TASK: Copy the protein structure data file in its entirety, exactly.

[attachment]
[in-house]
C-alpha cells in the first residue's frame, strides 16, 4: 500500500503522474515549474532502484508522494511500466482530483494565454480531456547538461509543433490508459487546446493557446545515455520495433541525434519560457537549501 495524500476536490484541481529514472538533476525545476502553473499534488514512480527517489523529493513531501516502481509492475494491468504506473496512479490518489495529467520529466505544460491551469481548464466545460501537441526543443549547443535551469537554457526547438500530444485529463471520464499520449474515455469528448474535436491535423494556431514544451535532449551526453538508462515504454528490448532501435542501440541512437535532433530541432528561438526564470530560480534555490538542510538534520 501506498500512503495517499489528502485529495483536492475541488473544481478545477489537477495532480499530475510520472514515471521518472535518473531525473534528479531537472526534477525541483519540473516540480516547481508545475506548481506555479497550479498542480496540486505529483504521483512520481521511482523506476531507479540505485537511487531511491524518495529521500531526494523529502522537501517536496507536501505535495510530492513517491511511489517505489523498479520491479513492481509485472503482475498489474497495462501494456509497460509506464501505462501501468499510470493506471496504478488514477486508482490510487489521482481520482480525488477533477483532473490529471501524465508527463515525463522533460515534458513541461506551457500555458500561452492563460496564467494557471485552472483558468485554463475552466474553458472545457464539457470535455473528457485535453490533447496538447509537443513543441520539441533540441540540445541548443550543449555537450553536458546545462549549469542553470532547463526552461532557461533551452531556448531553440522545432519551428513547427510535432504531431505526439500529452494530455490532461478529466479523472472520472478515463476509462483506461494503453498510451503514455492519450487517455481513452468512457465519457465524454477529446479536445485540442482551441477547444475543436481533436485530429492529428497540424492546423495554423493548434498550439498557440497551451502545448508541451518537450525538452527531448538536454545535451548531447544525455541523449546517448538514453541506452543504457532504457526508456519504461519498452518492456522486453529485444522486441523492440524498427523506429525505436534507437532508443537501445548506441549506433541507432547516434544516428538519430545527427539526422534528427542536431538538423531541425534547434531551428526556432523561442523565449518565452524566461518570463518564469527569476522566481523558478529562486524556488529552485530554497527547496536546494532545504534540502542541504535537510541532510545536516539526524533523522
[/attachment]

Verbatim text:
[in-house]
C-alpha cells in the first residue's frame, strides 16, 4: 500500500503522474515549474532502484508522494511500466482530483494565454480531456547538461509543433490508459487546446493557446545515455520495433541525434519560457537549501 495524500476536490484541481529514472538533476525545476502553473499534488514512480527517489523529493513531501516502481509492475494491468504506473496512479490518489495529467520529466505544460491551469481548464466545460501537441526543443549547443535551469537554457526547438500530444485529463471520464499520449474515455469528448474535436491535423494556431514544451535532449551526453538508462515504454528490448532501435542501440541512437535532433530541432528561438526564470530560480534555490538542510538534520 501506498500512503495517499489528502485529495483536492475541488473544481478545477489537477495532480499530475510520472514515471521518472535518473531525473534528479531537472526534477525541483519540473516540480516547481508545475506548481506555479497550479498542480496540486505529483504521483512520481521511482523506476531507479540505485537511487531511491524518495529521500531526494523529502522537501517536496507536501505535495510530492513517491511511489517505489523498479520491479513492481509485472503482475498489474497495462501494456509497460509506464501505462501501468499510470493506471496504478488514477486508482490510487489521482481520482480525488477533477483532473490529471501524465508527463515525463522533460515534458513541461506551457500555458500561452492563460496564467494557471485552472483558468485554463475552466474553458472545457464539457470535455473528457485535453490533447496538447509537443513543441520539441533540441540540445541548443550543449555537450553536458546545462549549469542553470532547463526552461532557461533551452531556448531553440522545432519551428513547427510535432504531431505526439500529452494530455490532461478529466479523472472520472478515463476509462483506461494503453498510451503514455492519450487517455481513452468512457465519457465524454477529446479536445485540442482551441477547444475543436481533436485530429492529428497540424492546423495554423493548434498550439498557440497551451502545448508541451518537450525538452527531448538536454545535451548531447544525455541523449546517448538514453541506452543504457532504457526508456519504461519498452518492456522486453529485444522486441523492440524498427523506429525505436534507437532508443537501445548506441549506433541507432547516434544516428538519430545527427539526422534528427542536431538538423531541425534547434531551428526556432523561442523565449518565452524566461518570463518564469527569476522566481523558478529562486524556488529552485530554497527547496536546494532545504534540502542541504535537510541532510545536516539526524533523522